Thursday, December 13, 2007

Tigers, Wood and Wal-Mart

WASHINGTON, Dec. 12 /PRNewswire-USNewswire
Investigation Agency (EIA -- http://www.eia-global.org/) has today released a report
and undercover video evidence that global retail giant Wal-Mart is selling wood products
made from illegally logged timber which is in turn threatening the habitat of the highly
endangered Siberian tiger. This new evidence comes as Wal-Mart continues to publicly
tout its "Sustainability 360" initiative, which asserts the importance of "first and
foremost" avoiding illegally harvested wood.
Highlights of the EIA report show that Wal-Mart's "no questions asked" sourcing
policy, which prizes low-price above all, is having particularly dangerous consequences
for the high conservation value forests of the Russian Far East, and in turn the
world's largest cat, the Siberian tiger, of which only 500 are thought to remain
in the wild.
EIA's investigators found Wal-Mart's footprints around the globe, but nowhere more
so than in China, which ranks Wal-Mart as its eighth-largest trading partner -- and
which produces 84 percent of Wal-Mart's wood products. China's manufacturing sector
relies on large quantities of high-risk timber imported from the world's illegal
logging hotspots --including Russia's Far East.
"Everybody in Russia from President Vladimir Putin down to local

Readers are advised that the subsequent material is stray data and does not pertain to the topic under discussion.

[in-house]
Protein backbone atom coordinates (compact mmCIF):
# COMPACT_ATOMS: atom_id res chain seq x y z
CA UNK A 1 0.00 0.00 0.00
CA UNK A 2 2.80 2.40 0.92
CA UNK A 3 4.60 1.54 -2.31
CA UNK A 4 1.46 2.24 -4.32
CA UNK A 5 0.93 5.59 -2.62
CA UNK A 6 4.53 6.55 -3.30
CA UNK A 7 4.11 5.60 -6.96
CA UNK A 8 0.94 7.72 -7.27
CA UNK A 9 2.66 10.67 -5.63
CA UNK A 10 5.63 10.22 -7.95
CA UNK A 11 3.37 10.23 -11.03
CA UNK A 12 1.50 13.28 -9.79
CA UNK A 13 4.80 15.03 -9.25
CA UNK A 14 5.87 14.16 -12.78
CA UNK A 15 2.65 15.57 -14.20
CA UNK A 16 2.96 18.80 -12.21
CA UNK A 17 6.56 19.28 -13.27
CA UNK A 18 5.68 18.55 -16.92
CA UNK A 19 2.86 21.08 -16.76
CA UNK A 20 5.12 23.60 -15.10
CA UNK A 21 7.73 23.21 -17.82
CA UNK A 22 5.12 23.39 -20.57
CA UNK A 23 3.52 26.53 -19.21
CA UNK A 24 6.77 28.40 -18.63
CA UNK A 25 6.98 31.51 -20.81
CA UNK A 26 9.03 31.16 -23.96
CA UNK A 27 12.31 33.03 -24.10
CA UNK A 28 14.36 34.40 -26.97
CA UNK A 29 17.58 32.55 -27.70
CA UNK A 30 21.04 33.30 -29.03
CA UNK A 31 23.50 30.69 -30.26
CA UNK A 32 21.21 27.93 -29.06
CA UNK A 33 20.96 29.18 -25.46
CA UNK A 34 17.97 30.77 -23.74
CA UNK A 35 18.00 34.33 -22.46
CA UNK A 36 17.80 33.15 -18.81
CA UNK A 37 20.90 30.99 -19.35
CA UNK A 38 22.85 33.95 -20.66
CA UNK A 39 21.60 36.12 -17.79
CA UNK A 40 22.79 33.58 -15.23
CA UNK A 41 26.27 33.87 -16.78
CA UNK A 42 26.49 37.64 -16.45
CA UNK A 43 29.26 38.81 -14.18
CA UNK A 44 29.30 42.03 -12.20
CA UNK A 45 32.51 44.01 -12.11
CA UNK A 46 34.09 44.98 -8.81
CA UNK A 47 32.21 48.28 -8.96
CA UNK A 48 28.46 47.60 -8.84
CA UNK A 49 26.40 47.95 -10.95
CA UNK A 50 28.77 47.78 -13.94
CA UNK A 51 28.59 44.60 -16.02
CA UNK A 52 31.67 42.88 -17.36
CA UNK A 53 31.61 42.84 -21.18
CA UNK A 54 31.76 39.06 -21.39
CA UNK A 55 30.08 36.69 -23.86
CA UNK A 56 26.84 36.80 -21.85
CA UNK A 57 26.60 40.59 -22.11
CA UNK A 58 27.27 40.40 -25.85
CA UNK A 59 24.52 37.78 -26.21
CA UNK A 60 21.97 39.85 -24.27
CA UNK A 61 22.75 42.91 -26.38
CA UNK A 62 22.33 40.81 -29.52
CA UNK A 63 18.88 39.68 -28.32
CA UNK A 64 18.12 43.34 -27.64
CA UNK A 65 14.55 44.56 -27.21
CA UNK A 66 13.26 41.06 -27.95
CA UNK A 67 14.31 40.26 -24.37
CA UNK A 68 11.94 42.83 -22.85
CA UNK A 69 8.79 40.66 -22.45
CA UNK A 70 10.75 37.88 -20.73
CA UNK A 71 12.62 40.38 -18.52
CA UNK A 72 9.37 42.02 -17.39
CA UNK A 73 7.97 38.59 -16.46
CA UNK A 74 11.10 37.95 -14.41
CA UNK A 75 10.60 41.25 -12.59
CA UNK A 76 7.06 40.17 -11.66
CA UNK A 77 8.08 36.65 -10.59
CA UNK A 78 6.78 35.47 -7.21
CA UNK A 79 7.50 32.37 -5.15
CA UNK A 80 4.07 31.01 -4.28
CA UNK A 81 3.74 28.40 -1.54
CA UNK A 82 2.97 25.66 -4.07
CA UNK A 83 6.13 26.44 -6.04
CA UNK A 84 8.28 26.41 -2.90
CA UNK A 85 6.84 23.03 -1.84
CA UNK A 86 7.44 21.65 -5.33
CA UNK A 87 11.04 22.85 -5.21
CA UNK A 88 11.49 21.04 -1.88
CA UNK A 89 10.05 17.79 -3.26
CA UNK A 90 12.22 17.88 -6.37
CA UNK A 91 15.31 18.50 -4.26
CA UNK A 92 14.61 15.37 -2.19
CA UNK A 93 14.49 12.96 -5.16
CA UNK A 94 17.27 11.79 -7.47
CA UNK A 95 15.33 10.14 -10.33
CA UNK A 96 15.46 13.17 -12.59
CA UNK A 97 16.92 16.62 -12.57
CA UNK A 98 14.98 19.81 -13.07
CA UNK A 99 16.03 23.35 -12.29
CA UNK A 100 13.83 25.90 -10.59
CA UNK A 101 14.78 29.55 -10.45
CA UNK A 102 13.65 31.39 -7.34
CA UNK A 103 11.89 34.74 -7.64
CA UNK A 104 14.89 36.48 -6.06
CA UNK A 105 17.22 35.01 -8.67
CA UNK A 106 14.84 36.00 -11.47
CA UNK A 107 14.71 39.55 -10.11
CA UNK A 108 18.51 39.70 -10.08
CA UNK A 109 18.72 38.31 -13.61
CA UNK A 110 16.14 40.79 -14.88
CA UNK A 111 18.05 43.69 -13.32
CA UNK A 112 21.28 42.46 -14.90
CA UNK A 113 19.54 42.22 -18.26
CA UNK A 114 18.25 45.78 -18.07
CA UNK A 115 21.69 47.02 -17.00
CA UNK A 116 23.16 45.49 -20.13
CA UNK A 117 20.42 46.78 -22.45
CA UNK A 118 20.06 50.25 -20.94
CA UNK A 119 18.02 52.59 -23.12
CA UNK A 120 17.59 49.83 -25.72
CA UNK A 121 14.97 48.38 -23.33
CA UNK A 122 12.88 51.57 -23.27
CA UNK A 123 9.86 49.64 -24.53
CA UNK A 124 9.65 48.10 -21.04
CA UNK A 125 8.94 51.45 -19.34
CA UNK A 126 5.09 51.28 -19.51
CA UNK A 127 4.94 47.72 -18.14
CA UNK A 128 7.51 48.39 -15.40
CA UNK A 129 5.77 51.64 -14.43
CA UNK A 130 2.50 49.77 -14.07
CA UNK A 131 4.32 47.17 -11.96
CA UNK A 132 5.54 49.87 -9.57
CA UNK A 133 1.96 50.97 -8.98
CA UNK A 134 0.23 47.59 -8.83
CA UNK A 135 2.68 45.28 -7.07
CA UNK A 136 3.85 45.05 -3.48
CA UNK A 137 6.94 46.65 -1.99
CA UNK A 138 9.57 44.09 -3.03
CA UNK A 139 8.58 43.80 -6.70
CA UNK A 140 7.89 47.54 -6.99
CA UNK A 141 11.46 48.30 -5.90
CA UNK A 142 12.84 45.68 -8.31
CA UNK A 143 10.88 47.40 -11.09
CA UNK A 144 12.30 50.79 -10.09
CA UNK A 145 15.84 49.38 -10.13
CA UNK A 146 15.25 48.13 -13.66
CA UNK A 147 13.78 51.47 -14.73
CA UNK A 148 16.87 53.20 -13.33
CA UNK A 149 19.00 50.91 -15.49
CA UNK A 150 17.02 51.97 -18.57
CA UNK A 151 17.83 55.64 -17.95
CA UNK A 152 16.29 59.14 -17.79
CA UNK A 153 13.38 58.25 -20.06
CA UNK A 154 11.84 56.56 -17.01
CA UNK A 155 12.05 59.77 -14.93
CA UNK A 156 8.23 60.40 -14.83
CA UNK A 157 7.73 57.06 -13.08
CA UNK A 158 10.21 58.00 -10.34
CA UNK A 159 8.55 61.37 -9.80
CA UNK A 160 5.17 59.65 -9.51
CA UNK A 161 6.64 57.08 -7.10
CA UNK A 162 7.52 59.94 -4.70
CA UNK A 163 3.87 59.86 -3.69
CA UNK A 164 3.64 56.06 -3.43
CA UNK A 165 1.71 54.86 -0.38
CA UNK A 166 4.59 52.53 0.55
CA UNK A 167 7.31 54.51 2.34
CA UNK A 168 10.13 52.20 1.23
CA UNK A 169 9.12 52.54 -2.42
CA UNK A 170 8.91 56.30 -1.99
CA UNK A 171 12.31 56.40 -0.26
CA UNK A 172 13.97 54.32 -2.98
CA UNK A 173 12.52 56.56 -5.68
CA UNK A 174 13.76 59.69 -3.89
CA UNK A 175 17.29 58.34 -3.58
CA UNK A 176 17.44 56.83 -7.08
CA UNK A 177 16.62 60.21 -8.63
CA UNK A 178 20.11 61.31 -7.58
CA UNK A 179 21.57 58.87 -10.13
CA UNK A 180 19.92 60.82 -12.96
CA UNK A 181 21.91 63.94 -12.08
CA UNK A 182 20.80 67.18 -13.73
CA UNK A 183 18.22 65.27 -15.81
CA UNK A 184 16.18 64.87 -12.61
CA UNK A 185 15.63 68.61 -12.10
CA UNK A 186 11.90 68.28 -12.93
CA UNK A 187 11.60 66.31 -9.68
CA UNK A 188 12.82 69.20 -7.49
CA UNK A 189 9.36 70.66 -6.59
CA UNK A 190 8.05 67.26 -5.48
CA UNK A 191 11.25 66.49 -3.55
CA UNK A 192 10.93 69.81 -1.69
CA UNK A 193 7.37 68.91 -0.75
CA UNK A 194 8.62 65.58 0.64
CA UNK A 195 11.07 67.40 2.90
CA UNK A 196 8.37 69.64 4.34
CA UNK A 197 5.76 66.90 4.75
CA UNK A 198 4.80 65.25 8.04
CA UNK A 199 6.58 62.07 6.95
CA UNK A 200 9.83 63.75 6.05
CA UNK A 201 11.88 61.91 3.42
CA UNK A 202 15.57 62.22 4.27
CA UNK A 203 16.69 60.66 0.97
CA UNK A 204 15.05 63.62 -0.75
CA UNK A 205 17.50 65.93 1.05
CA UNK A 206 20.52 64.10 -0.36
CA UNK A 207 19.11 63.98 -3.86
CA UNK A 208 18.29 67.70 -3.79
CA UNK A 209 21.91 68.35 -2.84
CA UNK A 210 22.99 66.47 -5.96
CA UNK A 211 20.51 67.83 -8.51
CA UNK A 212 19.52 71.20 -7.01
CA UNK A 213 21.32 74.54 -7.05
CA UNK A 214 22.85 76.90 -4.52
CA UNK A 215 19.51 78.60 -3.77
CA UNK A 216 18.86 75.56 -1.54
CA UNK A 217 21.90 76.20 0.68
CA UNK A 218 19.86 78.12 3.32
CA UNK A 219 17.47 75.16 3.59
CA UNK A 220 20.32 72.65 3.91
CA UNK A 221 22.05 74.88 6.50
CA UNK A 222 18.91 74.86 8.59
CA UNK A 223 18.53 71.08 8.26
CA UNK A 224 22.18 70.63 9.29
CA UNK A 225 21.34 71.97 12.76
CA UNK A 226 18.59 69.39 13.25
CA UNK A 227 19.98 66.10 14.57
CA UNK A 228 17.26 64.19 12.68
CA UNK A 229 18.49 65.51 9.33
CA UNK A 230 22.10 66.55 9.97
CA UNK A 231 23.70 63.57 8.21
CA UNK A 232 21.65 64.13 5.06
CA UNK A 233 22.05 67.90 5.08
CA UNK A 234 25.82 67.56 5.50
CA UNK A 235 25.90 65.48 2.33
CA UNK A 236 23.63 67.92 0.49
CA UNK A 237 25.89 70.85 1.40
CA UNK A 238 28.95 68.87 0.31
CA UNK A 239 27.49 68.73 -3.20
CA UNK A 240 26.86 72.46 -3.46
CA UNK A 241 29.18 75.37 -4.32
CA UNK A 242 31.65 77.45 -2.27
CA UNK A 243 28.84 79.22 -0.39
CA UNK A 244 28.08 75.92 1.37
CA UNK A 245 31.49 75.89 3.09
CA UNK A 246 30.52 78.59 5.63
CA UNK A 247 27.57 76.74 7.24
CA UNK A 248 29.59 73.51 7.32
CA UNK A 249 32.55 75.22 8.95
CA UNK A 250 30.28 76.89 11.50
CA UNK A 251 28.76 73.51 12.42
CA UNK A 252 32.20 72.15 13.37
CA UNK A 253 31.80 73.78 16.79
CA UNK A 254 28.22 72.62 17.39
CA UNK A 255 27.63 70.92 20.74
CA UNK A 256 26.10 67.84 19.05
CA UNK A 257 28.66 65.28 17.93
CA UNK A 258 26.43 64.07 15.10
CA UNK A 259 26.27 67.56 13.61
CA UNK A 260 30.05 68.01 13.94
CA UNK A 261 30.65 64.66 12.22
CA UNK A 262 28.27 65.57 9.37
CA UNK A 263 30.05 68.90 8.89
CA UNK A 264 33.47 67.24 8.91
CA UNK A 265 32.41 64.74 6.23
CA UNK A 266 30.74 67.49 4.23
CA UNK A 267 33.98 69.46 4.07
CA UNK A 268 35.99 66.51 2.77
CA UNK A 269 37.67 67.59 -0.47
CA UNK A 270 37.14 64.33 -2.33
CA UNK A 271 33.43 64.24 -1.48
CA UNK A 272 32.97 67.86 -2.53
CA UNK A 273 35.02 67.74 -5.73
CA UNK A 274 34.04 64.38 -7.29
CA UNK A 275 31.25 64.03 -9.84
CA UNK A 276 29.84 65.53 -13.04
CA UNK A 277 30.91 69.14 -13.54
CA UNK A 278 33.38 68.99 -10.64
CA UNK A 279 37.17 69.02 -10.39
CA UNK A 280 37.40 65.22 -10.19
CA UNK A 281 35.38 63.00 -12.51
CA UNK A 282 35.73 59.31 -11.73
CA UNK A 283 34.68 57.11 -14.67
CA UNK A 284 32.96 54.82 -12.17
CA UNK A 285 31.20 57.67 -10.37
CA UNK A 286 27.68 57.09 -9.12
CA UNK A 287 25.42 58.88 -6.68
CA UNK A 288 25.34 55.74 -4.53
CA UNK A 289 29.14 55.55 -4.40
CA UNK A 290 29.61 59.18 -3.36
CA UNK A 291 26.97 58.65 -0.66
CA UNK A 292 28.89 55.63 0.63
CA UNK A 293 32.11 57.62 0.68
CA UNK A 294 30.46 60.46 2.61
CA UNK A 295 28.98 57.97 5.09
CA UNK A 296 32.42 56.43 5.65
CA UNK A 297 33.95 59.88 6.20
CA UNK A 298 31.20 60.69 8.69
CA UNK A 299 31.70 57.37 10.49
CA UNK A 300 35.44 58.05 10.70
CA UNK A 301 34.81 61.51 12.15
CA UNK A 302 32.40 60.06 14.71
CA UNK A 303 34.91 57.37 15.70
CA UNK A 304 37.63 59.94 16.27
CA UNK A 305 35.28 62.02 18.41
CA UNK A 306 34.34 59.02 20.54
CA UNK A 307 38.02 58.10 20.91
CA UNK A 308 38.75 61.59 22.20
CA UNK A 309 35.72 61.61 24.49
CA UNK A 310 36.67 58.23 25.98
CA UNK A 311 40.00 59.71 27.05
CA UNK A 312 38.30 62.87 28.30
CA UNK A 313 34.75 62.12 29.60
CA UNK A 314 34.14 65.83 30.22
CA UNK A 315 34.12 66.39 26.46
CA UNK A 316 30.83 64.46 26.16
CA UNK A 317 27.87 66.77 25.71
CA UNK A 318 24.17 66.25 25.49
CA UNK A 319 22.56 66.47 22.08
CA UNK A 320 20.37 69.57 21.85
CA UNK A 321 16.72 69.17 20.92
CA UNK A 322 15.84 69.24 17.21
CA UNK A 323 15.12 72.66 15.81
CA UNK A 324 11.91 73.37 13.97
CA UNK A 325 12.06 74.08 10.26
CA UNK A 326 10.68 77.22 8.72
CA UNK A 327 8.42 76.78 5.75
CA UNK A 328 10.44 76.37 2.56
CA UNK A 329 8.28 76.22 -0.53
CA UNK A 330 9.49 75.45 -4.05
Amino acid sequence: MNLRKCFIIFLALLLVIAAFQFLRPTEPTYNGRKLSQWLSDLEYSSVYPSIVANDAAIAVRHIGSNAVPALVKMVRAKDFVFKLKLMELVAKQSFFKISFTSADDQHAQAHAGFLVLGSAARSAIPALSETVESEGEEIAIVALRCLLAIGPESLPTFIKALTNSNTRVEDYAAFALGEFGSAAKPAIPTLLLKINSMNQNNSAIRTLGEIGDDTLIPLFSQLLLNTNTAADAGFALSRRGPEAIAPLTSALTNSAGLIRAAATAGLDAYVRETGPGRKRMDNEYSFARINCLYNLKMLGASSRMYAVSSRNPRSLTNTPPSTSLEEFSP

officials has openly acknowledged that much of the wood flowing from
Russia to China is illegal," said Alexander von Bismarck, EIA's Executive
Director. "But Chinese manufacturers told EIA investigators again and again
that Wal-Mart doesn't ask where the wood comes from, only if it's cheap
–disputing Wal-Mart's claims that it avoids sourcing illegally logged wood."
The EIA undercover team traveled to the Chinese factories and spoke with
staff there to investigate Wal-Mart's business practices. The findings include
evidence of 200,000 baby cribs made from high-risk Russian wood by Chinese
manufacturers for Wal-Mart. Investigators tracked the wood supply back to the
Russian forest and found the Russian company logging in tiger habitat and
making illegal cash payments to Russian police to move their timber. These were
the same cribs recalled by the U.S. Consumer Product Safety Commission due to
baby deaths. The cribs now continue to be sold in the U.S. with revised assembly
instructions.
"Cutting costs should not be an excuse for damaging the environment by accepting
illegal wood or threatening endangered species -- especially not for the biggest
company in the world," said von Bismarck.
"EIA is calling on Wal-Mart to stand by its CEO's goal to sell products that 
sustain our natural resources and the environment, and to remove illegally
sourced wood from its supply chain," added von Bismarck. EIA is a non-profit
organization that has been working around the globe since 1984 to investigate,
expose and campaign against the illegal trade in wildlife and the destruction
of our natural environment.

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